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The Internet has become too big to fail, says In-Q-Tel's Dan Geer

Robert Spencer/AP file photo

This story has been updated.

The growth of electronic health record systems and the push to integrate digital technology into electrical grids is adding security threats and "new failure modes to the world we live in," Dan Geer, chief information security officer at CIA venture capital arm In-Q-Tel, warned on Wednesday. He spoke as keynote speaker at security conference SOURCE Boston.

The ways that our day-to-day operations have become tied with the Web is creating an Internet ecosystem that is "too big to fail," Geer argued. Geer was famously dismissed from his position as chief technology officer at the boutique security firm @stake, after authoring a 2003 study on the security implications of Microsoft's monopoly in the software industry.

"Remember that the Internet was built by academics, researchers, and hackers -- meaning that it embodies the liberal cum libertarian cultural interpretation of American values, namely that it is open, non-hierarchical, self-organizing, and leaves essentially no opportunities for governance beyond protocol definition," Geer said. "Anywhere the Internet appears, it brings those values with it."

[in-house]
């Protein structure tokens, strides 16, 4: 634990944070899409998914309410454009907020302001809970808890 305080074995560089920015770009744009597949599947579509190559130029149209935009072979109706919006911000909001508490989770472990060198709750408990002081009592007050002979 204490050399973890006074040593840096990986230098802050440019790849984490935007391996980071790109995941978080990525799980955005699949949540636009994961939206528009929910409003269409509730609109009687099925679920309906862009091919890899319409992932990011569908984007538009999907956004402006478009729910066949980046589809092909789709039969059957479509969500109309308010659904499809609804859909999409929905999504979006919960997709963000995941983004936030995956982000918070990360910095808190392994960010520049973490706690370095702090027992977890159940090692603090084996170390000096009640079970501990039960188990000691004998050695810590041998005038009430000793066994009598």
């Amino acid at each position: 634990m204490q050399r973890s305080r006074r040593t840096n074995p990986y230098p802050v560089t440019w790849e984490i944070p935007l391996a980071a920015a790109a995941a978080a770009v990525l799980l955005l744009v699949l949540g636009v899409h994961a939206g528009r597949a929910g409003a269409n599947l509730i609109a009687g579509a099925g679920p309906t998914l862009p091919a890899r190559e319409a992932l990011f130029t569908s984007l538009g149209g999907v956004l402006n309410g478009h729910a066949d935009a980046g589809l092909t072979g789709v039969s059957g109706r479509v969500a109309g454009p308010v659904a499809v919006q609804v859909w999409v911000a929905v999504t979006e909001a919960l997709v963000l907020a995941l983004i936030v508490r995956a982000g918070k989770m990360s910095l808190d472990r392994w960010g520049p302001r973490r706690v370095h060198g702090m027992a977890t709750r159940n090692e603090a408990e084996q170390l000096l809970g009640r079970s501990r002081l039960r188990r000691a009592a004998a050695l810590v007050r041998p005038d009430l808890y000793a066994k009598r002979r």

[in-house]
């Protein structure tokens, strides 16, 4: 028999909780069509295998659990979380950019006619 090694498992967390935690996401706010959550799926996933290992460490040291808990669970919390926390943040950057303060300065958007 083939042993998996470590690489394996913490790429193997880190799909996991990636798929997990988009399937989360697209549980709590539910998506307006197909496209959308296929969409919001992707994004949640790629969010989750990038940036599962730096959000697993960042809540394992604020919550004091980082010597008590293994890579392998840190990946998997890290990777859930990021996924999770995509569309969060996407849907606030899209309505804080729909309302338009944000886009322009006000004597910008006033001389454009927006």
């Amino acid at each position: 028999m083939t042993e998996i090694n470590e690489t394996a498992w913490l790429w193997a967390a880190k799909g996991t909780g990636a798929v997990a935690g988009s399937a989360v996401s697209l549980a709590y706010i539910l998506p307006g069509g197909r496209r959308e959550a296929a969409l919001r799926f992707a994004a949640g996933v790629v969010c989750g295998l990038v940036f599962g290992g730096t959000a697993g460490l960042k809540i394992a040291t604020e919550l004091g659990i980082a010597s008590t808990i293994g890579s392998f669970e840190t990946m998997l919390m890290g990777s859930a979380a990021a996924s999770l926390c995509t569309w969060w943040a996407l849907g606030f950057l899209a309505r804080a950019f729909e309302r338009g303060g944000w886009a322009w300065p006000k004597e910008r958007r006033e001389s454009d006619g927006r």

In this landscape, over-complex IT systems pose a problem: they prevent people from seeing how closely connected different parts of a system are, and that a fault in one part could bring the rest of it down, he said.

It is important then, that backup processes are instituted, in the event of system failures. "Preserving fallback is prudent if not essential," Geer said. "Bounding dependence is a rational part of risk management." Read Geer's full speech here.

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